Vietnam’s rice land restrictions: Time for a rethink?

There is a case for relaxing Vietnam’s long-standing restrictions on the use of land meant for rice cultivation.

All land in Vietnam is owned by the state. Roughly half of all agricultural plots of land are legally restricted to the production of rice, even if the household concerned wishes to convert the land to other, more profitable uses. Image: , CC BY-SA 3.0, via Flickr.

Vietnam restricts the conversion of much of its agricultural land from rice to other agricultural or non-agricultural uses. The restrictions were recently tightened.

These restrictions are not necessary, given that they have reduced agricultural productivity and farm incomes and are no longer required for the achievement of their stated objective. It might be an opportune time to relax the restrictions.

In 1986 the Vietnamese government commenced a programme of market-oriented economic reforms known as doi moi. The objective was to improve the efficiency of resource allocation by making greater use of private economic incentives and less use of central control. It worked.

Over the following decades, Vietnam experienced a substantially increased rate of economic growth and one of the largest reductions in measured poverty incidence ever recorded by any country.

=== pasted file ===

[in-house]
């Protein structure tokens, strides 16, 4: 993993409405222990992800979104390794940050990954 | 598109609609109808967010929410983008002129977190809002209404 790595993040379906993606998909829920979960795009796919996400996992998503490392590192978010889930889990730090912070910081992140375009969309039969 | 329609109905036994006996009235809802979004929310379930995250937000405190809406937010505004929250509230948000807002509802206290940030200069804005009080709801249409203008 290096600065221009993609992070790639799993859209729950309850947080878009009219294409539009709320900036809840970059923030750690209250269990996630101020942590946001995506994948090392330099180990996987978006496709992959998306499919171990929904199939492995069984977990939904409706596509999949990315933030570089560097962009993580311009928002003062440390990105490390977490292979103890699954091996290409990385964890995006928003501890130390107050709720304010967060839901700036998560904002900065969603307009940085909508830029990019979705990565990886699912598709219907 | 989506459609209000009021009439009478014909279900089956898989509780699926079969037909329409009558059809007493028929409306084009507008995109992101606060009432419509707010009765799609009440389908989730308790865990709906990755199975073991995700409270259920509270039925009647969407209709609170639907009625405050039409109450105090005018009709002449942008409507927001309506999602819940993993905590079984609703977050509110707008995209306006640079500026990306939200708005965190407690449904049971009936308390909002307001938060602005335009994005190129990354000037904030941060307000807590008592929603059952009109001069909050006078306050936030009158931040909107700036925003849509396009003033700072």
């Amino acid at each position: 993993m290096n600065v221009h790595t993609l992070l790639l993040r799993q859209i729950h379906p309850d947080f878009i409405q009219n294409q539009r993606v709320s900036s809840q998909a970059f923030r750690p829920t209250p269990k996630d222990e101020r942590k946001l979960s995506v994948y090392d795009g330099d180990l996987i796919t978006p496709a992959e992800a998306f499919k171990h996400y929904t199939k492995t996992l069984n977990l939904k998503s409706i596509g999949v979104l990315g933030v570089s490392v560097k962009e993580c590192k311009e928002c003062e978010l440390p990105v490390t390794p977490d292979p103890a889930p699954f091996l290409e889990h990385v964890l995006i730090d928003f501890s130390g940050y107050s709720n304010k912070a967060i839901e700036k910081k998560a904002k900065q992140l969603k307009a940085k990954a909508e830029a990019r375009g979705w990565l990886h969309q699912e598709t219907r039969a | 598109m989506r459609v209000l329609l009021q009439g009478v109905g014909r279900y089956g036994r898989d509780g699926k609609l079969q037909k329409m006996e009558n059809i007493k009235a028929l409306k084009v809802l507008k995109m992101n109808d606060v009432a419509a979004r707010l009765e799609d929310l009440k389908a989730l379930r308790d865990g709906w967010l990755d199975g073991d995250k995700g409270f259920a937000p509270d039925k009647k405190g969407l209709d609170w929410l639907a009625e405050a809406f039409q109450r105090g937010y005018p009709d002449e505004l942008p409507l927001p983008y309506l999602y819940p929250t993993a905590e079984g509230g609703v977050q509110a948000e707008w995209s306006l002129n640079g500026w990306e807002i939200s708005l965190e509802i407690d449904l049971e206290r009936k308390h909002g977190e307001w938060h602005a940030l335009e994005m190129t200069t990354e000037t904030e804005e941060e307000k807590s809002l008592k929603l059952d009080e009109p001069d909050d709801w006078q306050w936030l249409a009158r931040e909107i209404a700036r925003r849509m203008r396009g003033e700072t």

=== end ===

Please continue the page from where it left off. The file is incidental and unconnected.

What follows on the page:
Since the doi moi reforms, a feature of Vietnam’s economic growth has been dramatic structural transformation. The proportional composition of both output and employment moved away from agriculture and towards industry and services. According to World Bank data, total agricultural employment declined from 72 per cent of total employment in 1991 to less than half of that – 34 per cent – in 2022.

Despite these structural changes, total agricultural output still increased because output per farm worker rose greatly. Government policy contributed significantly to this outcome through land reforms transferring collective land to farm households, public investment in productivity-enhancing infrastructure, and agricultural research.

Rice output increased, even though the proportional composition of crop output shifted increasingly away from rice and towards more profitable commodities. The doi moi programme, together with further reforms introduced in 2013, made these structural changes possible. It transferred much, but not all, decision-making authority about agricultural resource allocation from the government and commune levels to the individual farm household level.

Rice moved from being a small net import item in the early 1980s to a major net export just a decade later. This remains true today (Figure 1). In 2022 Vietnam was the world’s third largest net rice exporter, behind India and Thailand (Figure 2). In that year Vietnam’s net exports of 4.8 million tonnes comprised more than a fifth of global rice exports and generated US$2 billion in revenue.


Figure 1: Vietnam net rice exports, 1980 to 2022 Source: FAOSTAT


Figure 2: National net rice exports, 2022 (million tons) Source: FAOSTAT

An important exception to the decentralisation of economic decision-making within agriculture involves land use. Roughly half of all agricultural plots of land are legally restricted to the production of rice, even if the household concerned wishes to convert the land to other, more profitable uses.